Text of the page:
Sure, that’s overstated. But still, most of a person’s hurts, disappointments, and irritations typically arise in reactions to other people.

Ironically, in order for good relationships to be so nurturing to us as human beings – who have evolved to be the most intimately relational animals on the planet – you must be so linked to others that some of them can really rattle you!

So what can you do?

Let’s suppose you’ve tried to make things better – such as taking the high road yourself and perhaps also trying to talk things out, pin down reasonable agreements, set boundaries, etc. – but the results have been partial or nonexistent.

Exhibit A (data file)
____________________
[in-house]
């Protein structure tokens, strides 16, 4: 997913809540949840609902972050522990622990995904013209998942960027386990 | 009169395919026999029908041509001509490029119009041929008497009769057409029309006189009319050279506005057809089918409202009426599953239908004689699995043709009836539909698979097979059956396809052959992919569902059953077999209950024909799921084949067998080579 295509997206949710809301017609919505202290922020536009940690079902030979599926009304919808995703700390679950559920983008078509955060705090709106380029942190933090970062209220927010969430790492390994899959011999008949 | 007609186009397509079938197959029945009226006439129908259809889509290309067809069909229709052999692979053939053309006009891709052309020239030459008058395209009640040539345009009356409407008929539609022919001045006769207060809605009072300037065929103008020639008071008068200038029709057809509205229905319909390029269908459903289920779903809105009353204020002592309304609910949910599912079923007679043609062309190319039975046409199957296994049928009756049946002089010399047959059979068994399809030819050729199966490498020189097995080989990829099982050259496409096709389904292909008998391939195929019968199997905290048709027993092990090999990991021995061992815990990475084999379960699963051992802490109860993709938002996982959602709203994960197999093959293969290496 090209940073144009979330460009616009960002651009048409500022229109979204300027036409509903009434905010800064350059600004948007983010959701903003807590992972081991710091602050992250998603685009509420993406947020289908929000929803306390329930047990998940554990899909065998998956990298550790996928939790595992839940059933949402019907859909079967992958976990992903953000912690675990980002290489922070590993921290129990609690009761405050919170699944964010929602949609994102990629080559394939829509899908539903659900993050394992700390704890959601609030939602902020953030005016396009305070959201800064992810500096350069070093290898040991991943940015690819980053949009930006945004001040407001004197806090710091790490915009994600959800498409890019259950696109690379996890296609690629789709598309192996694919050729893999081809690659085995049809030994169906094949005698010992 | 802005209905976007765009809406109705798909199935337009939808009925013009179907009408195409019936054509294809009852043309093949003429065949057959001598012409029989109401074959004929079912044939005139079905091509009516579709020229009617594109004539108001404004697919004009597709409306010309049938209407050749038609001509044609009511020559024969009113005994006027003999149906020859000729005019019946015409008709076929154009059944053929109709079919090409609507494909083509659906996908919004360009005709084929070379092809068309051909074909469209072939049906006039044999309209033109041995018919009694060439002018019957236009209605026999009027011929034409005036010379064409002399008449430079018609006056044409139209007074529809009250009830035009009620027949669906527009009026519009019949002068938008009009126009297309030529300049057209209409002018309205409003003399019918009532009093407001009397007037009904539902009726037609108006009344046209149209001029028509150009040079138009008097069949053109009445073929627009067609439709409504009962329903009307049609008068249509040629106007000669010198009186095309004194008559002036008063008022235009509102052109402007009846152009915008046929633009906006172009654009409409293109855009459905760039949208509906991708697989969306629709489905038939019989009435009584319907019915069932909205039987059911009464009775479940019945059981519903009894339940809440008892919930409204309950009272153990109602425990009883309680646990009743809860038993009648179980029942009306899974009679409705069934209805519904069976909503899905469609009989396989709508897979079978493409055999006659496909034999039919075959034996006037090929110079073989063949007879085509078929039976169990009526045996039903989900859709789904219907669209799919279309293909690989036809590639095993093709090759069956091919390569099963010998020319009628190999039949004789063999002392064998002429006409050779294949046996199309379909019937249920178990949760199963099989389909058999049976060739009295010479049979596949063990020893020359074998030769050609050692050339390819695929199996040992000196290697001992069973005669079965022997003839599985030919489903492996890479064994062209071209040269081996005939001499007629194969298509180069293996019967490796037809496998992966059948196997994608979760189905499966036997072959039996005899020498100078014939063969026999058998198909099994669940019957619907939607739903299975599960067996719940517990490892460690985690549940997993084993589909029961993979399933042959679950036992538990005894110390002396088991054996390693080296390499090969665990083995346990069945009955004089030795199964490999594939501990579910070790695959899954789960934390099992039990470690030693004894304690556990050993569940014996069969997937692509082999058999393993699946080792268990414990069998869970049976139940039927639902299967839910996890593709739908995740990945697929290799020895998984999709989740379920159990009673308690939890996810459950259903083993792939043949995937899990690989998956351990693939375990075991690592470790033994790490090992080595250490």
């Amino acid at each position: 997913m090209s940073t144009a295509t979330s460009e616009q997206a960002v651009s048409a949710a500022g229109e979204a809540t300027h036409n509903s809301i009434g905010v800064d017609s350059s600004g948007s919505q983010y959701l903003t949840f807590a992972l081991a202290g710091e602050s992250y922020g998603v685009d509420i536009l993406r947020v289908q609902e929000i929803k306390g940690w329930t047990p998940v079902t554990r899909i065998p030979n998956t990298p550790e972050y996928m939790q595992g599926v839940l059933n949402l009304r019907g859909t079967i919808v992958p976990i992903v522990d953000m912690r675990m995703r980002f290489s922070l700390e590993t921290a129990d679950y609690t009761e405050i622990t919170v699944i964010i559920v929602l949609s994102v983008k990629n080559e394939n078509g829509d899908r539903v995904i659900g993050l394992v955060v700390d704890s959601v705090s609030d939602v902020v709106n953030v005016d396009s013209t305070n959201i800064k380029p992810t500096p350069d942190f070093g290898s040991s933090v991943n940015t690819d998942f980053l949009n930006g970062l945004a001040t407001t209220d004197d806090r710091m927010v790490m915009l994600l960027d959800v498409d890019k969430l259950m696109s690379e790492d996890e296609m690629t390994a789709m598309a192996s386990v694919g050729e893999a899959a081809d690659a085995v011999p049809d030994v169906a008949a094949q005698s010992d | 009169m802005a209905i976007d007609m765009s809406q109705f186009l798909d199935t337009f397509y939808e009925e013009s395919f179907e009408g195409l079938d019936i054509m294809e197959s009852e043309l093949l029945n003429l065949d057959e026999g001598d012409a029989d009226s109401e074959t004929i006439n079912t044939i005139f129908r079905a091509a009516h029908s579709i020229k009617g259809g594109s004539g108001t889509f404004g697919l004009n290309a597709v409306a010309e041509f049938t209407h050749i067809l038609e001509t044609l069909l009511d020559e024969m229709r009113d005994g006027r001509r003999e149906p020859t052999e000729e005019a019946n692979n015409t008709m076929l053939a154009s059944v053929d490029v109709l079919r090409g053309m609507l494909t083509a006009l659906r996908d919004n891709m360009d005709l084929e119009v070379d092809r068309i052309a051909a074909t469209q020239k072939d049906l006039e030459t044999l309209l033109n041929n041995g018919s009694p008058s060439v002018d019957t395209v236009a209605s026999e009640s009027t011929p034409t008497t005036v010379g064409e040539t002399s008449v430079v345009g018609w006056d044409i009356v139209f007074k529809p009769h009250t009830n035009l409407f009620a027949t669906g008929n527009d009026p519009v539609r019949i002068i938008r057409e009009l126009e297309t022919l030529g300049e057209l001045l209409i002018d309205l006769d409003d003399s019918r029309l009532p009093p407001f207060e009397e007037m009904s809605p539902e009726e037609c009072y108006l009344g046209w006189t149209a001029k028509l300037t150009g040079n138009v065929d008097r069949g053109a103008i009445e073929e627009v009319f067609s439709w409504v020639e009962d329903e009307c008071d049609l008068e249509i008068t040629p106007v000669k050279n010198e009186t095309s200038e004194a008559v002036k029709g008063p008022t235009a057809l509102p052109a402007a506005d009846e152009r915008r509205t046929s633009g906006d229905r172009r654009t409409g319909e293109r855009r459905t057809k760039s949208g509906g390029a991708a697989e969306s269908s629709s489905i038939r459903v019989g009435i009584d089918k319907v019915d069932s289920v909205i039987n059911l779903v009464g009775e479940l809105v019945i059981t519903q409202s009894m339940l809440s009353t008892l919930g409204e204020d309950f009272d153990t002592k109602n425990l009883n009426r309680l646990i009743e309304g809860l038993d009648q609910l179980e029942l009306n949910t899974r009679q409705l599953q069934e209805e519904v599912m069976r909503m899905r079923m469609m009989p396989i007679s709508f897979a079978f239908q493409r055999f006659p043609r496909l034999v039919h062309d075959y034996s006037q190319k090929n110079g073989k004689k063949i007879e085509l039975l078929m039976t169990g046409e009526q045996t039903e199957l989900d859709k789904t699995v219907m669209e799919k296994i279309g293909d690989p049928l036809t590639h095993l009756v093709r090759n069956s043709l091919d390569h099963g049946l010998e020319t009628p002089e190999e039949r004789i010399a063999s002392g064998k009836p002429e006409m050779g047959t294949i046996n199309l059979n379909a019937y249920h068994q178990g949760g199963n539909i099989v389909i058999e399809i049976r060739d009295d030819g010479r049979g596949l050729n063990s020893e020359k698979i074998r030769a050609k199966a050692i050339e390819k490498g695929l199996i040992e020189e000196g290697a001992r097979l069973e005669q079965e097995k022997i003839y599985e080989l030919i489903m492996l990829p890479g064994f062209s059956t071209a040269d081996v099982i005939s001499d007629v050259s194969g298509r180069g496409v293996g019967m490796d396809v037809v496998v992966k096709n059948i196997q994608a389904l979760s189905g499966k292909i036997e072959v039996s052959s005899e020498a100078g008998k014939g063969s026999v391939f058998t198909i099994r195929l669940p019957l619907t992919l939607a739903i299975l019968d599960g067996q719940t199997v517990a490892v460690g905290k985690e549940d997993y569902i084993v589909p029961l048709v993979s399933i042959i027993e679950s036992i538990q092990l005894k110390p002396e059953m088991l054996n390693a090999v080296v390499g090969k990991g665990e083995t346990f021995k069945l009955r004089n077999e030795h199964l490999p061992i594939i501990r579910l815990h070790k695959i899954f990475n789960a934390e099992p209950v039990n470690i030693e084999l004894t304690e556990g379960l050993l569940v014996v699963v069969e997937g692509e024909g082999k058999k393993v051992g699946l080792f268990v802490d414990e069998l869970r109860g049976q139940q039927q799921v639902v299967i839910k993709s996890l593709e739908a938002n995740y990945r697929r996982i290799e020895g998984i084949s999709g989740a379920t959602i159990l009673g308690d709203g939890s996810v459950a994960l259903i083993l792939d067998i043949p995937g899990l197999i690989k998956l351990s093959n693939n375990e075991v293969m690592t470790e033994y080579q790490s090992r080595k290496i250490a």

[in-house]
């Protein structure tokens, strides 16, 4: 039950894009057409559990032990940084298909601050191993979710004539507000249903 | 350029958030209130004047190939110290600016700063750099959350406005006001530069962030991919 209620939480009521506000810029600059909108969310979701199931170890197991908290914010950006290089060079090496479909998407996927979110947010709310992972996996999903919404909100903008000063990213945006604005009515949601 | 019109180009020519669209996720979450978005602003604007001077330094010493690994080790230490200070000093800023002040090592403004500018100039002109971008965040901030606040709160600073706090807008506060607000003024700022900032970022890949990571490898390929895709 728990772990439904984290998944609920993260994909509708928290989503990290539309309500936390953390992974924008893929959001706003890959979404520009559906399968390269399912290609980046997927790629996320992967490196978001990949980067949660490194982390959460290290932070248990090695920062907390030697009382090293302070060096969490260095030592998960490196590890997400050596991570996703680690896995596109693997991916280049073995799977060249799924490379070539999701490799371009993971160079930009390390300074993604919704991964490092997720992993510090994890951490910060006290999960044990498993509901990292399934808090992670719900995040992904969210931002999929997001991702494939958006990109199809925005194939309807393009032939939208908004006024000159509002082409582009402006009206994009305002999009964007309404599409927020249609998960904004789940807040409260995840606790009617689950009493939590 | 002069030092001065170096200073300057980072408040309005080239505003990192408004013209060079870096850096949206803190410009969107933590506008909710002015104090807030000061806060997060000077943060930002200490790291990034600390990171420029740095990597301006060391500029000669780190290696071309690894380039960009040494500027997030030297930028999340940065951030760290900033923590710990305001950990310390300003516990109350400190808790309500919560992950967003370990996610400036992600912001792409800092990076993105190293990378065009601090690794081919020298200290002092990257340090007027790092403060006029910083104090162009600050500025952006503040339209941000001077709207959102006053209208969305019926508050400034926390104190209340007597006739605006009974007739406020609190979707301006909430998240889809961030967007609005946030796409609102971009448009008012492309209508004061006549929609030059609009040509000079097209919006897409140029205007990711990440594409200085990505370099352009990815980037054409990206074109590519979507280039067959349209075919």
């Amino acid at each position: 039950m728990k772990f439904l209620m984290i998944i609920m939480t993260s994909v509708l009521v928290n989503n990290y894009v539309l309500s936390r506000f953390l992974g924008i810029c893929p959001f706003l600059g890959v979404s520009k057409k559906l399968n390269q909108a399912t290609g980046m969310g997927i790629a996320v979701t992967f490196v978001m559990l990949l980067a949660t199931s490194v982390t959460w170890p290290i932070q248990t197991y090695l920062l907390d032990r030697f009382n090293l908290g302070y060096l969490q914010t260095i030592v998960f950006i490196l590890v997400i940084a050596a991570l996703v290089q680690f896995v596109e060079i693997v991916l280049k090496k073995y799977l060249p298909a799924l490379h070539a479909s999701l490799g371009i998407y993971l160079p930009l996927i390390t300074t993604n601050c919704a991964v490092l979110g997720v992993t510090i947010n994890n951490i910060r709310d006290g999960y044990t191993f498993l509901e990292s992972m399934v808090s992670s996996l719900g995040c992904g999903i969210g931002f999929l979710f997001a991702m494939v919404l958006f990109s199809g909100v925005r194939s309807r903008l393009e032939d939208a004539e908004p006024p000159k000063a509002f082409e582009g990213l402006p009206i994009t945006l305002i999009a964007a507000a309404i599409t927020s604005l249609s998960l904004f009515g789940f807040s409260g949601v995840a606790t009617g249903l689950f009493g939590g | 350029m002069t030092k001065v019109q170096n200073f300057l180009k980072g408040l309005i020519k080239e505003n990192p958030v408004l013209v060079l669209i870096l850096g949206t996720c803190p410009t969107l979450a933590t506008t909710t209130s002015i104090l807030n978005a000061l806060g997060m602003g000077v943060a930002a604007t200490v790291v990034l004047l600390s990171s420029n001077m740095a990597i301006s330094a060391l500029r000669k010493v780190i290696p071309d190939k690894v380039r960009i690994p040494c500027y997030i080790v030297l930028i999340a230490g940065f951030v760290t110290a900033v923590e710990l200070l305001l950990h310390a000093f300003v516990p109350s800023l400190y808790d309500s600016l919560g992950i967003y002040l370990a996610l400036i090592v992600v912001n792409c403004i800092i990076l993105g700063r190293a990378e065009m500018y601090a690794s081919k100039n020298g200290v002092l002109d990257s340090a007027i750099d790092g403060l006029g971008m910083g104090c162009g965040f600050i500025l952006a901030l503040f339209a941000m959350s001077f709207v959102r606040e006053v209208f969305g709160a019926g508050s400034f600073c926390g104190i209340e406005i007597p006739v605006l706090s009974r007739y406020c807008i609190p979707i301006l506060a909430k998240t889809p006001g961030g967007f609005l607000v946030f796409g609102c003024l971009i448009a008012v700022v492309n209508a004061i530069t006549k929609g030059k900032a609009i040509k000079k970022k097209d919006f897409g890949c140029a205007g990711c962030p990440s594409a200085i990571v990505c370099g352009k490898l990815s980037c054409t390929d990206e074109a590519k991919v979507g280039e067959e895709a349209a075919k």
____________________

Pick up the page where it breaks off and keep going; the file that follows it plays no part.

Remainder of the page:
At this point, it’s natural to close off to the other person, often accompanied by feelings of apprehension, resentment, or disdain. While the brain definitely evolved to care about “us,” it also evolved to separate from, fear, exploit, and attack “them” – and those ancient, neural mechanisms can quickly grab hold of you.

But what are the results? Closing off doesn’t feel good. It makes your heart heavy and contracted. And it primes your brain to be more tense and reactive, which could get you into trouble, plus trigger the other person to act worse than ever.

Sometimes you do have to hang up the phone, block someone on Facebook, turn the channel on TV, or stay at a motel when visiting relatives. Sometimes you have to put someone out of your business, work group, holiday party list –or bed.